ACCOMPLISHMENTS

teamYuma Proving Ground (YPG) Site Visit
Four Green Launch team members (photo L-R: John Hunter, Don Whitney, Steve Kane, Rob Fryer) visited YPG on October 18 through 20, 2016. Major activities included discussions with YPG staff on support available, tour and selection of optimum range sites for horizontal and vertical firing, video inspection of tube interior (looks good!), and painting exterior of tube white.

Dr. John Hunter on the radio The Space Show
John gave a detailed overview of Green Launch plans to demonstrate the practical application of economical impulse launch to space. The format was a live interview with Dr. David Livingston and aired on October 9, 2016.

http://www.thespaceshow.com/show/09-oct-2016/broadcast-2791-dr.-john-hunter

Facebook Page
An early version is now on line. Please check it out periodically for updates and new material. Link:
https://www.facebook.com/ImpulseLaunch/

PowerPoint
A Power Point overview of the Green Launch vision has been developed to be posted on the webpage and other media. The 27-page briefing includes the heritage of similar programs, performance expectations, and the business case for impulse launch.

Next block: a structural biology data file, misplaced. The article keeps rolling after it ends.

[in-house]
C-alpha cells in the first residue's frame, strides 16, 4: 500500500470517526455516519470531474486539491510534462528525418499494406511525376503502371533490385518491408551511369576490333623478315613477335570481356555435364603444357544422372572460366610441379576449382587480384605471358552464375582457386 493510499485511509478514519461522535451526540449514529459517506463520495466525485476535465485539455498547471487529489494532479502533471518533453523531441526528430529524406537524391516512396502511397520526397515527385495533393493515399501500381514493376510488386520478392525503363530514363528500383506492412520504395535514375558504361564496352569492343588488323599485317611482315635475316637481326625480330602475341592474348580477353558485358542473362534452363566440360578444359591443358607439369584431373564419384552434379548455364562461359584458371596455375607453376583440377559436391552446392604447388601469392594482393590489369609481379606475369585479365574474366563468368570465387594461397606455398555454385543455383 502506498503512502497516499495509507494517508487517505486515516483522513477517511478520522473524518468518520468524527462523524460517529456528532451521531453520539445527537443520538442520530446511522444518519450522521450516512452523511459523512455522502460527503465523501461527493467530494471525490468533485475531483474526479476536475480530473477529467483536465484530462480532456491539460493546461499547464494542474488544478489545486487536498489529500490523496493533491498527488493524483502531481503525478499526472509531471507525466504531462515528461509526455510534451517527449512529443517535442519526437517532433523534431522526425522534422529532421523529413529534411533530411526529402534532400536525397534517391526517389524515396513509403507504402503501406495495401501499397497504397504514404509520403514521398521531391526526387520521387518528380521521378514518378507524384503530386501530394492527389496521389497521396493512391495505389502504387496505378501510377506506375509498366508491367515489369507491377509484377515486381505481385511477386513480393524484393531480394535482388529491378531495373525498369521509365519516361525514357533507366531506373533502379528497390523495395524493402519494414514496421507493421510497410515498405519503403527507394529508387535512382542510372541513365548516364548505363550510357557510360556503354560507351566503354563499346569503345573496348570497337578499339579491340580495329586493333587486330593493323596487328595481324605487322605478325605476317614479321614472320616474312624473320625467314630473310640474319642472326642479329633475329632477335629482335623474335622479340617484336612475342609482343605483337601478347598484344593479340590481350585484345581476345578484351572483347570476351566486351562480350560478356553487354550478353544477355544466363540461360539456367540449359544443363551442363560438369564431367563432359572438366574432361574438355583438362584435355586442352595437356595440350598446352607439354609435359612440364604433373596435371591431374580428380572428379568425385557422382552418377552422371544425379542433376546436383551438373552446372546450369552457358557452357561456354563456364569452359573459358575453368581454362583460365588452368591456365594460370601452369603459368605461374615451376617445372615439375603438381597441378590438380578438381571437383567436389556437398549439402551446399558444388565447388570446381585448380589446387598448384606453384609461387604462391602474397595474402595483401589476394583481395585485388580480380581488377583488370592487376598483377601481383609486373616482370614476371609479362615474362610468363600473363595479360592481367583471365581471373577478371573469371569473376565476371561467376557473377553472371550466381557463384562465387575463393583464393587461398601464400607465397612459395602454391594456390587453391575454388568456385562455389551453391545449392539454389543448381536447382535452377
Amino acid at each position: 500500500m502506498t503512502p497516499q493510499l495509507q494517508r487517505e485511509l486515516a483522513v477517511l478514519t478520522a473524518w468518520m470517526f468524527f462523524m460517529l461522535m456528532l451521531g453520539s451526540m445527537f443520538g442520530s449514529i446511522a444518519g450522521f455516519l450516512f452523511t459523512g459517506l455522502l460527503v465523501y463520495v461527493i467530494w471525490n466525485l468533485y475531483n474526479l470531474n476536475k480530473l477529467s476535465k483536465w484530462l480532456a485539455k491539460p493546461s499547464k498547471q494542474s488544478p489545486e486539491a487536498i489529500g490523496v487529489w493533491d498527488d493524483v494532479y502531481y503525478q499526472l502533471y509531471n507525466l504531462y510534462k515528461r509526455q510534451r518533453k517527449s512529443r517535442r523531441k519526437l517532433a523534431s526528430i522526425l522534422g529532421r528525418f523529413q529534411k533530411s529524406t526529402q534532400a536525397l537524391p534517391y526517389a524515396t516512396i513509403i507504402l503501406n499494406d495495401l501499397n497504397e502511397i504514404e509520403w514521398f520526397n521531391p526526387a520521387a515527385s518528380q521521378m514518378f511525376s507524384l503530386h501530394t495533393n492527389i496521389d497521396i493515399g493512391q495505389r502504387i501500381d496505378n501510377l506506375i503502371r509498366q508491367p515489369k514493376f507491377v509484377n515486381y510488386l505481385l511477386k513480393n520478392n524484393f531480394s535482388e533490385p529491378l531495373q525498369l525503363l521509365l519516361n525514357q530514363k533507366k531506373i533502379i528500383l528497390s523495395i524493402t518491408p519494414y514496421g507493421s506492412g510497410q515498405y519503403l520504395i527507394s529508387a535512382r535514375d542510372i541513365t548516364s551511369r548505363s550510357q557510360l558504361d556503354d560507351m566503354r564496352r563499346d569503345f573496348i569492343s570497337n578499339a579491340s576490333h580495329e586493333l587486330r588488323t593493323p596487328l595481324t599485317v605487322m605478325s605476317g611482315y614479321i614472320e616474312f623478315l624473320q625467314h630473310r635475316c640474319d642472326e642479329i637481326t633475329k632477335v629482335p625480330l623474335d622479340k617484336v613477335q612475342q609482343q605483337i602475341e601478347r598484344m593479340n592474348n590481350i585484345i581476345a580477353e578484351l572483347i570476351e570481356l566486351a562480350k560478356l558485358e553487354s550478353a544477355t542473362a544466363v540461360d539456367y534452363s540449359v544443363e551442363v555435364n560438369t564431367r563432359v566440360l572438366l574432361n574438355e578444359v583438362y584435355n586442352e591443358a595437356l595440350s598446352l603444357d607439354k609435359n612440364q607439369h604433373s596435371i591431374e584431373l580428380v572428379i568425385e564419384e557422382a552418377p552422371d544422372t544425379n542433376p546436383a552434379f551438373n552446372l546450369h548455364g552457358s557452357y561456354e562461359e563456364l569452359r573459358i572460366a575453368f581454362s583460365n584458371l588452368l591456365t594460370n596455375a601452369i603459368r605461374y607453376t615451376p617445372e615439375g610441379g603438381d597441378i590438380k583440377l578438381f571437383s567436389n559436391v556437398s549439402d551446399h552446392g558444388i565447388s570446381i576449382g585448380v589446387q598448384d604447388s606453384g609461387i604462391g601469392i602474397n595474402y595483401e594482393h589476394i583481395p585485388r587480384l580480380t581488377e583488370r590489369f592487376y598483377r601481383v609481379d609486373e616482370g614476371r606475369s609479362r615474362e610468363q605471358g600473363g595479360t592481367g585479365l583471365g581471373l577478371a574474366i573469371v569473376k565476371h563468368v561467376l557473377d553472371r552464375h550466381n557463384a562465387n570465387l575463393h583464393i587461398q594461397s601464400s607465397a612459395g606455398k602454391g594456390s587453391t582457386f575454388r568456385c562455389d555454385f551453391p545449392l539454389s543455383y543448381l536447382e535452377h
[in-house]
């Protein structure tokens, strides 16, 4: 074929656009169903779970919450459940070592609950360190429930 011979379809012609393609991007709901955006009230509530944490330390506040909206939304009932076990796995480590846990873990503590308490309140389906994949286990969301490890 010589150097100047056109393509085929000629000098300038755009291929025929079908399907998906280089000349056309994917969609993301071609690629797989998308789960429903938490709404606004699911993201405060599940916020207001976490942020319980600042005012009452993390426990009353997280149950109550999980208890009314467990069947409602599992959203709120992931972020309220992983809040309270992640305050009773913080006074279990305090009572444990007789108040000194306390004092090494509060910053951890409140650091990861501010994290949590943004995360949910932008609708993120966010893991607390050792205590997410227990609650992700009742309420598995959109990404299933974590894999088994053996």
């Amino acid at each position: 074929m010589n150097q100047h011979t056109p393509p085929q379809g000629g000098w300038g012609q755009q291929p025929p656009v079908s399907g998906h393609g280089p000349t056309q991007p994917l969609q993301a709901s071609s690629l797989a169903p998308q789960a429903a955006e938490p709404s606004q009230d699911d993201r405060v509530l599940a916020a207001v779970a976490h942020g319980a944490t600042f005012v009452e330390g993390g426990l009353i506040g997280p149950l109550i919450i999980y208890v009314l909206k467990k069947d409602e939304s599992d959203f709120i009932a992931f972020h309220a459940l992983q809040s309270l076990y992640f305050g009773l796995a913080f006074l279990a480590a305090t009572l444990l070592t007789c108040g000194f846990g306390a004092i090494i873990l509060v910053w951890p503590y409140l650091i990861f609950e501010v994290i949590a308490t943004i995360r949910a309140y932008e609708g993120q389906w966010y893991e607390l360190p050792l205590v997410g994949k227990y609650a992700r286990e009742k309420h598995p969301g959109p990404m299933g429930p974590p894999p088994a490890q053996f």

WORK IN PROGRESS

gl-2YPG Testing Contract
Green Launch prepared and delivered our plan of activities for testing to the YPG Test Directorate. The contract for YPG services and range use is now in review with government contract staff. Expect final signatures in December 2016.

Website
A contract has been signed with ZENTHREE to develop a website for Green Launch. Please check it out periodically for updates and new material. Expect activation by end of November or early December 2016. Link: http://GreenLaunch.org

Kickstarter Campaign
Additional funding will be required beyond the amounts pledged by team members, family and friends. We plan to use social media funding to generate the rest. The campaign description, rewards, and other details are now in development. Expect start date in January 2017.

Small Payload Design Demonstration
Rob Fryer has been experimenting with small off-the-shelf commercial components which can be assembled into our expected early payload volume of a cylinder approximately 1 ¼ inch diameter by 4 inches long. These components can be programed from a laptop computer to perform various functions.